While these sites are accessible via mobile devices like smartphones and tablets, there are also dedicated horse racing apps bettors can download. TVG is available on the Apple App Store and TwinSpires is available on both on both Apple and Google Play. FanDuel's App recently expanded to sports betting, but it's only available in a handful of states. See the full list here.
Various online sites offer betting tips along with news and updates. It's the most convenient way to bet on marquee races such as the Kentucky Derby, Preakness, and Belmont Stakes as the Triple Crown season unfolds. It's also a good option for other marquee races during the year such as the Travers Stakes and season-ending Breeders' Cup World Championships.
Is horse betting legal in my state?
While sports betting has expanded in several states following the 2018 U.S. Supreme Court ruling that states could legalize sports gambling, most betting apps do not include horse racing. Even in most states that have legalized sports betting, placing a bet on horse racing is limited to certain tracks or websites, as the sport examines how to implement the new legislation.
Larger betting sites like Twinspires.com, TVG.com and FanDuel are licensed by gaming commissions in each state. When creating an account, the site will let you know if you cannot register if you choose a state on the "illegal" list. In New Jersey, TVG.com operates under the brand 4NJBets, and in Pennsylvania as PABets.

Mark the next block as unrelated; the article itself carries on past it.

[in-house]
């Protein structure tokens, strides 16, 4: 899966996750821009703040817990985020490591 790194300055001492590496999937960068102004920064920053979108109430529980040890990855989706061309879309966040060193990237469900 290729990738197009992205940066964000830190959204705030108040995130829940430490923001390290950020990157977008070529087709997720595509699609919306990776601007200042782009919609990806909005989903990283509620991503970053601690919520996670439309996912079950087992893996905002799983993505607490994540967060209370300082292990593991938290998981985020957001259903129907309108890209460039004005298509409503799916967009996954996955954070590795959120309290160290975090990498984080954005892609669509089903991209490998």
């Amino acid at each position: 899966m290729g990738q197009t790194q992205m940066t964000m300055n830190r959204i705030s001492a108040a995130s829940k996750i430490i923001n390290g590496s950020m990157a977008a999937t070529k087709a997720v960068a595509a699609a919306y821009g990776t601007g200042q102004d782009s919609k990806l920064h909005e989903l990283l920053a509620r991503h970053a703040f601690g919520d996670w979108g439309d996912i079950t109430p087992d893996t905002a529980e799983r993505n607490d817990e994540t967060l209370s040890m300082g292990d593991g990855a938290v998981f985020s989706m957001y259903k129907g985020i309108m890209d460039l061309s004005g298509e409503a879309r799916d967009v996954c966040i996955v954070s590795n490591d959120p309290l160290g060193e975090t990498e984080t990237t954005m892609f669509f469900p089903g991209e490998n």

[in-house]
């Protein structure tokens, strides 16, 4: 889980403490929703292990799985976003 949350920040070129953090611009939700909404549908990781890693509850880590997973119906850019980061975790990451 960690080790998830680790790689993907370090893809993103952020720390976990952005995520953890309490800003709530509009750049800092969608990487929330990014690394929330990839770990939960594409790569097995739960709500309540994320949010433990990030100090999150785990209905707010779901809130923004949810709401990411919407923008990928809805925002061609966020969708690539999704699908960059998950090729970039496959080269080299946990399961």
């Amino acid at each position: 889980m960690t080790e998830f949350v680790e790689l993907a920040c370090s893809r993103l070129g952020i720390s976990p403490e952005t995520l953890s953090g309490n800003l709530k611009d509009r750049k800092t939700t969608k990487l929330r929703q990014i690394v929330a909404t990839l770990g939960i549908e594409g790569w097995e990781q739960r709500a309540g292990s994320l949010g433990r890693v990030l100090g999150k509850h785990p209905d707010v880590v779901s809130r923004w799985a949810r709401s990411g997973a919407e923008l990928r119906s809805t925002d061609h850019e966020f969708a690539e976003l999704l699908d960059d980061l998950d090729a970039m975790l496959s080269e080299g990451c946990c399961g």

These states have legalized horse betting (check with your state's gaming commission for terms and conditions): Alabama, Arkansas, California, Colorado, Connecticut, Delaware, Florida, Idaho, Illinois, Indiana, Iowa, Kansas, Kentucky, Louisiana, Maine, Maryland, Massachusetts, Michigan, Minnesota, Missouri, Montana, Nebraska, New Hampshire, New Jersey, New Mexico, New York, North Dakota, Ohio, Oklahoma, Oregon, Pennsylvania, Rhode Island, South Dakota, Tennessee, Vermont, Virginia, Washington, West Virginia, Wisconsin, Wyoming.
What are pari-mutuel payouts?
When wagering, the longer the odds the bigger the payoff.
In horse racing, the odds are not finalized until the race begins. That is known as pari-mutuel betting. That's different than sports betting in which bettors get the odds that are available at the time they make their bet.
New Jersey tracks also offer exchange wagering for horse races, which differs from pari-mutuel betting. Exchange wagering matches and locks in the odds at the time a bet is placed and also allows betting during the race.
Knowing your limits
As rewarding as cashing in a winning bet can be, the desire to win more or recoup some inevitable losses can get intoxicating — and risky. When novice or inexperienced bettors make wagers on horse racing, it should be for entertainment purposes and not income.
If you or someone you know has a gambling addiction, please call the National Council on Problem Gambling at 1-800-522-4700 to speak to a counselor. Help is also available via an online peer support forum at www.gamtalk.org, and additional resources can be found at NCPG website.